Bene: Working as a team, the other parts always seemed to be providing a mix of inspirational thoughts when brainstorming and motivation. When working alone, it's sometimes rather hard to really pull things off. That wasn't the case for us as a team.
Marius: I couldn't have done it alone, I can easily fall into lazy-mode when working solo. Benedikt and I were motivating each other every month, which was crucial.
What did you learn from this?
Bene: By releasing our games the minute we finish them, we always received immediate response from the players, so we would always know instantly how our ideas worked out. That way we learned a lot about game design.
Marius: And that you always can find time to make games. If you want to experiment, you can do it. Even in under 24h you can try out interactive things, and learn a lot from it. The biggest enemy is not the 'lack of time', but the part of your brain telling you you have 'better' things to do. There are many way to get yourself motivated, and One Game A Month was the perfect motivator for us.
What were your favorite/worst games from this?
Bene: My favourite game in the series is Drop A Beat, Giuseppe! (above), because we managed to connect both, super enjoyable and unique arcade gameplay and a touching emotional twist in one game. I'd say least favourite game might be Host Master Deux, because it somehow got way too big and complex and that way I feel that we couldn't focus on simple and unique spots that breathe our spirit.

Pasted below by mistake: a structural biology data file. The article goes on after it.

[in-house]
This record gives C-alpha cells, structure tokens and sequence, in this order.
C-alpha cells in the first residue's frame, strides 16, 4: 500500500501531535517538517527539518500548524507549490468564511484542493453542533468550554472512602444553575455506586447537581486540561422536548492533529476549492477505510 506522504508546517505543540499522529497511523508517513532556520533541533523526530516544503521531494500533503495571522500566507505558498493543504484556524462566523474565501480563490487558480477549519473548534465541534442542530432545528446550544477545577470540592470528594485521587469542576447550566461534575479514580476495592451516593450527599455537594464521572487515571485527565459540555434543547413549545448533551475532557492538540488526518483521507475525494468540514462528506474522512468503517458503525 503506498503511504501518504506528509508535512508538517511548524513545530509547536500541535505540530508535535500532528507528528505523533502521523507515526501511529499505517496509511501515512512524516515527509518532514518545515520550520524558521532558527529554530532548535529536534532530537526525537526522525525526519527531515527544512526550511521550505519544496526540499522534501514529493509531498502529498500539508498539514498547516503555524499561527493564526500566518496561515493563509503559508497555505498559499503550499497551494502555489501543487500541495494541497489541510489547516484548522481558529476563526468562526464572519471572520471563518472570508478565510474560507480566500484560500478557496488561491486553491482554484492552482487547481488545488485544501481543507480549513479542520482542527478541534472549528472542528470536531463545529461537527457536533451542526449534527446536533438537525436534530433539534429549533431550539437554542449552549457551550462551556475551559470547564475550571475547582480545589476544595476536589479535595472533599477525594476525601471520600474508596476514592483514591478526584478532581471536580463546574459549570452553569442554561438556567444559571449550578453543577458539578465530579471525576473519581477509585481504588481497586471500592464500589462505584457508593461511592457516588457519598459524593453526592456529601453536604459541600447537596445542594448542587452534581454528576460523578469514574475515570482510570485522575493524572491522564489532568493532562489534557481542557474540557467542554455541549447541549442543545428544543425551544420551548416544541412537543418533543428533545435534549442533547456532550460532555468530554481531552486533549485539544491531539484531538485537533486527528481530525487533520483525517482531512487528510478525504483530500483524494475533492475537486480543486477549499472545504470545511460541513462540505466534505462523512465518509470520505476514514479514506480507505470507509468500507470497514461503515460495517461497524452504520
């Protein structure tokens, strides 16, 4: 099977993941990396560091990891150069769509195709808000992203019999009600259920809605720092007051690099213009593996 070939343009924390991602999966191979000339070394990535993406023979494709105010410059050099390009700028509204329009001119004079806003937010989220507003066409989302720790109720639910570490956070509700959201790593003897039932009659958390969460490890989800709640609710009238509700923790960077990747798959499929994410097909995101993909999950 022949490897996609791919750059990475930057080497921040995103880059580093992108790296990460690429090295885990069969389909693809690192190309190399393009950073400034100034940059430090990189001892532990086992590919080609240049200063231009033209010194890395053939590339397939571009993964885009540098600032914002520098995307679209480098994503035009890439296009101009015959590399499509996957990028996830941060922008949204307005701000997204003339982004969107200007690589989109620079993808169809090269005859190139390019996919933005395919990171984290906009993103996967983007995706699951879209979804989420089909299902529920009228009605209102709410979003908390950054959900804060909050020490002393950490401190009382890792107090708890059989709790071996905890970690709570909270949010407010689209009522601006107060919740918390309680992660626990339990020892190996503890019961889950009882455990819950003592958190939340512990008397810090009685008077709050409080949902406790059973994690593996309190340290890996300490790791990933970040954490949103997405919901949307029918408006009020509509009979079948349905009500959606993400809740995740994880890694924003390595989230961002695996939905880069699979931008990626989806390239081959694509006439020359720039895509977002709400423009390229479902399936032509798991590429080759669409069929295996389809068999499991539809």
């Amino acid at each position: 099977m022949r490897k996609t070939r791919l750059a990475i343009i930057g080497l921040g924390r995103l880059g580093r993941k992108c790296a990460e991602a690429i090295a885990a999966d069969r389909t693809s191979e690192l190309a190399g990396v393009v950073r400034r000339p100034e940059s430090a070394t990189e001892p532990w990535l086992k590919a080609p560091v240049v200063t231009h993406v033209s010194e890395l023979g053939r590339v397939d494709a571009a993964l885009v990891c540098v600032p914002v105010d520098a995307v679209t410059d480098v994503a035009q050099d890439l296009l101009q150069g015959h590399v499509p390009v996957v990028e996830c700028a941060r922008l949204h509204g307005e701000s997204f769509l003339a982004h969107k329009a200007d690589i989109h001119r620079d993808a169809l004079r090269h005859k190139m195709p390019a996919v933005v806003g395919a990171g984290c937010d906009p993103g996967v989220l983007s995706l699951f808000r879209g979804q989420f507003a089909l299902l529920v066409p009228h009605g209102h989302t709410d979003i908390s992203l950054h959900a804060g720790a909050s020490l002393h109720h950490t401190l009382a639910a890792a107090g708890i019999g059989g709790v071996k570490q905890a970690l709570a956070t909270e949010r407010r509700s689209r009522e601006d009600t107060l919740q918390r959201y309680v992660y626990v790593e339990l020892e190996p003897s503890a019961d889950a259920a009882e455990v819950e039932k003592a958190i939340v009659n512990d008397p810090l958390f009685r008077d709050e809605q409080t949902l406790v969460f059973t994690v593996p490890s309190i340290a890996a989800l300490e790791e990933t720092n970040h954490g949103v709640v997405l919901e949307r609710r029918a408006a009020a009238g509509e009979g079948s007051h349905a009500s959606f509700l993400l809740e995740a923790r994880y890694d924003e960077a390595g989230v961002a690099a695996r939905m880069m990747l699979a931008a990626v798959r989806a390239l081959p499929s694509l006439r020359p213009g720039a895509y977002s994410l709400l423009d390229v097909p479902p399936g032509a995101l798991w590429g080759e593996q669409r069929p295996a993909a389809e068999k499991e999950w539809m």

Marius: Giuseppe is also my favorite, mostly because the controls imitate the physical "piano bashing" nicely, and puts you in the right pianist-mood. My least favorite is prooobably our november game, Bridge, Please!. While it is fun, it misses a second layer of "something", I don't know. This game is really rushed, and we didn't had time to take a step back and just think about the concept for a while.
But it's ok, because we were busy creating our final game at the time, Party Bueno, and it was worth it.
What was Party Bueno all about, with fans uploading their game art?
Marius: One Game A Month started in January, and ends in December. Now we seriously had to celebrate this year, by finding a way to party with the fans and every player around the world. This is why we came up with the idea of asking the internet to draw characters that will be in the game. You were able to upload an image on our website, and that figure will appear in the big party-mansion the game is set place. At the end, there were over 700 uploads! It's an amazing outcome.
Bene: We wanted to make the game itself (pictured below) be a great party, so the player takes control of a random party guest and you can do all kinds of party activities a rad party should offer. So there's a love interest, drinking, wild dancing and other crazy things to do and explore! Even lions!
How have you come to work and meet so many other developers?
Marius: I interned at Double Fine last summer and probably gained Tim's trust! Other developers stumpled upon our games on Twitter, then wrote about it, and that caused more developers to notice us... Others we just contacted via email... So yeah, at the end meeting these guys wasn't very complicated or hard. We just talked to them.
Have you gone commercial, or do you just release freeware?
Bene: We do release our games freeware, but we're always open for contract work.
Marius: We want to find a way to pay the rent with what we do, so we'd love to do commercial projects as well.
Are you planning to do 1GAM next year?
Marius: No 1GAM next year, 2013 was very exhausting. But if there is a Gamejam happening in the area, we probably will show up!
What are your future game dev plans then? Anything new coming?
Marius: We'd love to work on a bigger project now, but at the moment we will concentrate more on finishing school. My diploma year starts soon, where I want to combine "game developing" and "road trip". It's going to be interesting.
Bene: 1GAM was super fulfilling, but we feel that we need to move on to bigger things now.